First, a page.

It looked to its past and future this past weekend with some big successes and a few scheduling issues.
This past weekend, Essence Festival celebrated its 25th anniversary, and thinking about how differently it handled the occasion from the way Jazz Fest celebrated its 50th is instructive. Like Jazz Fest, Essence Festival played to its base—African-American women. Two of the three headliners—Mary J. Blige and Frankie Beverly and Maze—are Essence Festival regulars, and Friday’s headliner—Missy Elliott—performed a confused set in 2015 that ended with the power cut on her before she had finished.
This year’s set was far more successful, and it made clear what she was going for in the 2015 set. Elliott wanted to establish her place in the music world by featuring not only her songs but songs she wrote for others, and Monica came out Friday night to further that cause and sing “So Gone.” Elliott’s breathless enthusiasm sometimes made that hard to hear, and the cavernous sound in the Superdome made some of the sonic details that make Elliott’s songs special were hard to hear. Her occasional desire to stop and do things kept her set from ever getting too slick, but she always got back on track and ultimately delivered the set that she and the crowd wanted. The audience loved Elliott’s warmth and willingness to follow her impulses, regardless of the consequences. She decided to take her dancers into the crowd to perform the set-closing “Lose Control,” even though that meant much of the audience in the Superdome could barely see her. After they returned to the stage and with fewer than seven minutes to go in the set, Elliott decided it was time for the dancers to get their introductions and showcase dances. That should have killed the moment, but instead it added to the chaotic energy. The crowd loved her and her crew to the end.
But unlike Jazz Fest, Essence Festival also looked forward, so much so that when it was over, organizers announced that it would be known as the Essence Festival of Culture. That doesn’t have the same ring as the previous Essence Music Festival or the last few years’ Essence Festival, but at least it’s accurate. This year, Essence mirrored the magazine that spawned it and mimicked its format on its stages. Think of the headline sets as the features; there were also shorter, news-you-can-use moments as well that addressed Essence readers’ more peripheral interests. On Friday night, the festival gave up part of its prime time on the main stage for a preview of a world music show that Estelle would host later that night at Republic, and the smartly curated lineup that include dancehall artist HoodCelebrityy, and Nigerian lover man Rotimi. They and the other artists on the bill got the crowd dancing even though only Rotimi had much fame, and that was as a cast member on Empire. “King of Soca” Machel Montado in particular was a rock star and supercharged the energy in room and sent dancers into the aisles. I’d see him again tomorrow and the day after that.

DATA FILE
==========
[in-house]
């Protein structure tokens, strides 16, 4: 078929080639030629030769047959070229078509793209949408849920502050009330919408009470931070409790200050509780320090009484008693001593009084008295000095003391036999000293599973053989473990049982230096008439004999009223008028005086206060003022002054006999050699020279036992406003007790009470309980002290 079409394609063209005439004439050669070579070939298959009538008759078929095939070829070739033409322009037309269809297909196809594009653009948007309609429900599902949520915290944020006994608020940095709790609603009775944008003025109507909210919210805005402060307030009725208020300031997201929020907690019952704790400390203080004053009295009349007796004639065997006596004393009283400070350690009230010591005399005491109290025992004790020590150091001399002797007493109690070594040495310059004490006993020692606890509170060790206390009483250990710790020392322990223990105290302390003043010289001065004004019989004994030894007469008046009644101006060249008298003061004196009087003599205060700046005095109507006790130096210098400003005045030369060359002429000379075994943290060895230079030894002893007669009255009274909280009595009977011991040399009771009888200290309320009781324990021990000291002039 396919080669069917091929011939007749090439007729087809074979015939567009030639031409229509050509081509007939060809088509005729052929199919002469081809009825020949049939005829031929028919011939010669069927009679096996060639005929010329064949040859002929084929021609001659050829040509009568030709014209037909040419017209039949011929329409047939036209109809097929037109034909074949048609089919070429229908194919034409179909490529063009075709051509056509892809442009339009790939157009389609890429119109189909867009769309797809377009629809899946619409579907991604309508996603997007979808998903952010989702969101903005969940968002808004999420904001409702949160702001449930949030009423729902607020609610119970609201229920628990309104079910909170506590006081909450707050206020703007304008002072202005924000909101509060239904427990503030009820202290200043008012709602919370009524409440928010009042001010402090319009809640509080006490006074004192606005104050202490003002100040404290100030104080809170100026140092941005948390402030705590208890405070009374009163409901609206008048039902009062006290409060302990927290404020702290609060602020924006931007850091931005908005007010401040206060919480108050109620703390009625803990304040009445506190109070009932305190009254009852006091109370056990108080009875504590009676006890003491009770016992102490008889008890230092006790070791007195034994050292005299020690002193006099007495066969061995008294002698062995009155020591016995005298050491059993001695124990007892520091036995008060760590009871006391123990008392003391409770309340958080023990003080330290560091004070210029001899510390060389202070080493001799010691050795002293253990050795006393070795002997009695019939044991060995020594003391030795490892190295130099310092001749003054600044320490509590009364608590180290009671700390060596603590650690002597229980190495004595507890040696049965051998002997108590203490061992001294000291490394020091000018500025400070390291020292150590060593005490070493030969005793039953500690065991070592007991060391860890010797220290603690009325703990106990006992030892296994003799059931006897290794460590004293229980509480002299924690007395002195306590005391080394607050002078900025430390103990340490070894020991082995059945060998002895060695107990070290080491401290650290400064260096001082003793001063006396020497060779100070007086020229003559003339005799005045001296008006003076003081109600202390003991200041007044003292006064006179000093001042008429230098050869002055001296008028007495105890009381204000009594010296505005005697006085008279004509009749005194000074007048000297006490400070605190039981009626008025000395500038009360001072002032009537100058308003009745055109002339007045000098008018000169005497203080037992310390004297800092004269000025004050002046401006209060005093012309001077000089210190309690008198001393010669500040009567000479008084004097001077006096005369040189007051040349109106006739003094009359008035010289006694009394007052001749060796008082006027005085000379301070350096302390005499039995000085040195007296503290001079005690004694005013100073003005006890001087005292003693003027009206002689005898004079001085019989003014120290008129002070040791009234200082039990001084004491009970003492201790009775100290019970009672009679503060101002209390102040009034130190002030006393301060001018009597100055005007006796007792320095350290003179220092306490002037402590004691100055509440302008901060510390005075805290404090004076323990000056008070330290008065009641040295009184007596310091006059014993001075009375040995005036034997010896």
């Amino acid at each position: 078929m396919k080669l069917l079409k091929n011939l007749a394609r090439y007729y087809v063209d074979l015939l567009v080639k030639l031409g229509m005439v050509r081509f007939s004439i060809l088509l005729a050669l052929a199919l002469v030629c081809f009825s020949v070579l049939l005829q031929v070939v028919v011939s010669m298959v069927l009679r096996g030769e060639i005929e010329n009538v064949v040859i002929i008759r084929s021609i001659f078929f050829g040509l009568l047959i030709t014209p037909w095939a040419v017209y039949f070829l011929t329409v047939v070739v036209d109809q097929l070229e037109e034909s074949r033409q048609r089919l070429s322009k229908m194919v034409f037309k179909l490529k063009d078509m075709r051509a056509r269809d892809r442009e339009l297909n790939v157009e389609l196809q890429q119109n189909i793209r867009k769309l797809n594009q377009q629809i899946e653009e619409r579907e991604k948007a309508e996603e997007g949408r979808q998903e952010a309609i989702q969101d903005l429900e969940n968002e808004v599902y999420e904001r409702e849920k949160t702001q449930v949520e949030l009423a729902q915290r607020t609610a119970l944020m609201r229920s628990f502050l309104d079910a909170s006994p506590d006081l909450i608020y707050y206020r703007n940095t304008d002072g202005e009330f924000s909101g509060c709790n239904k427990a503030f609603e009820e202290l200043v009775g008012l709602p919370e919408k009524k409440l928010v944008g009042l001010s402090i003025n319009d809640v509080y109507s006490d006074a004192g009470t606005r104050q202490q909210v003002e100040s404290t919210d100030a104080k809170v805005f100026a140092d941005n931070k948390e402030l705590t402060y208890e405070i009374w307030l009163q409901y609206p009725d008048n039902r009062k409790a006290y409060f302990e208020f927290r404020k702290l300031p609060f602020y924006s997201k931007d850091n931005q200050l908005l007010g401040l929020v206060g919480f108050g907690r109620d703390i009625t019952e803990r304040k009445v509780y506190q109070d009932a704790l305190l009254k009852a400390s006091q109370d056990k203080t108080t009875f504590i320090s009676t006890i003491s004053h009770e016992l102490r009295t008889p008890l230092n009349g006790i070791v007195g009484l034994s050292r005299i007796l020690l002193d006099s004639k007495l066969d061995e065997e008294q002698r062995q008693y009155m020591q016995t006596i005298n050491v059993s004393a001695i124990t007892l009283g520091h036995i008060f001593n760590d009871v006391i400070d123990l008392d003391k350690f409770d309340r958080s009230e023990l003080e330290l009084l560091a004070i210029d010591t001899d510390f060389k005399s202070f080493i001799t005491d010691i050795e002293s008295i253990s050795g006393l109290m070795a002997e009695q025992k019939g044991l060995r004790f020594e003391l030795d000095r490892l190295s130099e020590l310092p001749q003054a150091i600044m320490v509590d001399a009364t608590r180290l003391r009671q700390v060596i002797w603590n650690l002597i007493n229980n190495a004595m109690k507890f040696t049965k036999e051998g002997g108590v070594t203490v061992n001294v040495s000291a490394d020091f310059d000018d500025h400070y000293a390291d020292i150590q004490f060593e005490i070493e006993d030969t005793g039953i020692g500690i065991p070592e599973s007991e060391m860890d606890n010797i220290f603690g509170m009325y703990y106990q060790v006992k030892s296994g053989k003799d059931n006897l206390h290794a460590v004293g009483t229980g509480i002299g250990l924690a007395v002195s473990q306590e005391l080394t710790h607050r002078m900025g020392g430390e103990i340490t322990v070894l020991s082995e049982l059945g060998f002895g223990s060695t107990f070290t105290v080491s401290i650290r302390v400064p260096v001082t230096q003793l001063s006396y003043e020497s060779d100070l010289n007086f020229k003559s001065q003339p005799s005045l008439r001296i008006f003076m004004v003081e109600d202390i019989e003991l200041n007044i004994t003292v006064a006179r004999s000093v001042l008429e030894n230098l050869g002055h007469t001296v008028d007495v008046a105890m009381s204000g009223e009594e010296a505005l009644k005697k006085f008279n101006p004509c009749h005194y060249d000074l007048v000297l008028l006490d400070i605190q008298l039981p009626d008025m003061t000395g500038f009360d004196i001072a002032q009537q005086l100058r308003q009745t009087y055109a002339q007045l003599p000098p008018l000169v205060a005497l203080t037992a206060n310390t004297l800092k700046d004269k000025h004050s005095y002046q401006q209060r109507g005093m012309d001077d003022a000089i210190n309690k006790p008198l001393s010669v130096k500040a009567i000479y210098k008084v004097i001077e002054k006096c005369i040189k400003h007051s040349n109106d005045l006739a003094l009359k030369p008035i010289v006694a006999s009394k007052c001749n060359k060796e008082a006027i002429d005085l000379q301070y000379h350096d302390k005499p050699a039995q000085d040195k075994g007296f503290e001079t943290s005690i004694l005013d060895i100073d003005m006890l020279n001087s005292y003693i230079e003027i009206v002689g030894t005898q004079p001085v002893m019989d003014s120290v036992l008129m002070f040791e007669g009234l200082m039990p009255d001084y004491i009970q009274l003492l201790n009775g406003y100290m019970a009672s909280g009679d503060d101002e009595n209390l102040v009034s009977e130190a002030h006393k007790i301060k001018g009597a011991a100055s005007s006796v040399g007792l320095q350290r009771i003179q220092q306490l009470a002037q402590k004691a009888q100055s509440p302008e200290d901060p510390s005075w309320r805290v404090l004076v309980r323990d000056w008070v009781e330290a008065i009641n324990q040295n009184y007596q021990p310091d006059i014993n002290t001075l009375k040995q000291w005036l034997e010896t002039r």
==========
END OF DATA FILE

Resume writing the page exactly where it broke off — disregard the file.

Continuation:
That nod to American R&B’s African roots also led to the Jam Africa Superlounge, which featured contemporary club music from Africa, most of which had something to recommend it. South African rapper Nasty C.’s subject matter got pretty routine, but he opened strong with the boasting “Imaginary Lyrics.” He undercut the big talk when he rapped in the chorus, “I'm just being legendary me / When I'm feeling humble smoke some ordinary weed.” The artists were eclectic as a matter of course, merging R&B, trap, hip-hop, and their native cultures, and I enjoyed sets by Tanzanian artist Vanessa Mdee and Kenyan Afro-pop band Sauti Sol. The superlounge closed on Sunday night with a dance party hosted by Estelle and DJ’ed by Jasmine Solano, whose mix only hinted at the amount of fresh, club-friendly sounds out there from Africa and ex-pats in England. That party was the natural conclusion to that superlounge and the superlounges in general, which tended toward world-friendly dance music. Since the audience largely expected Estelle to sing, she bought their indulgence and forgiveness by pouring and doling out cups of rum to the crowd. It took two bottles but it worked as disappointed fans gave the music a chance and danced.
The biggest twist in Essence’s lineup this year was putting Michelle Obama’s conversation with Gayle King in prime time on Saturday night. She preceded Mary J. Blige, and the pairing smartly presented two visions of the same woman. That point was underlined when Obama left the stage while the DJ played Roy Ayers’ “Everybody Loves the Sunshine,” which Blige sampled for “My Life,” and many of Obama’s comments were echoed in Blige’s songs. When she said, “Too many of us women walk around with scars,” Blige’s catalogue came to mind. When Obama spoke of how many women have a hard time making themselves their priority—more Blige. “One thing people are afraid of is the strength of a black woman.” More Blige. Obama and Blige told success stories, but their successes came with costs.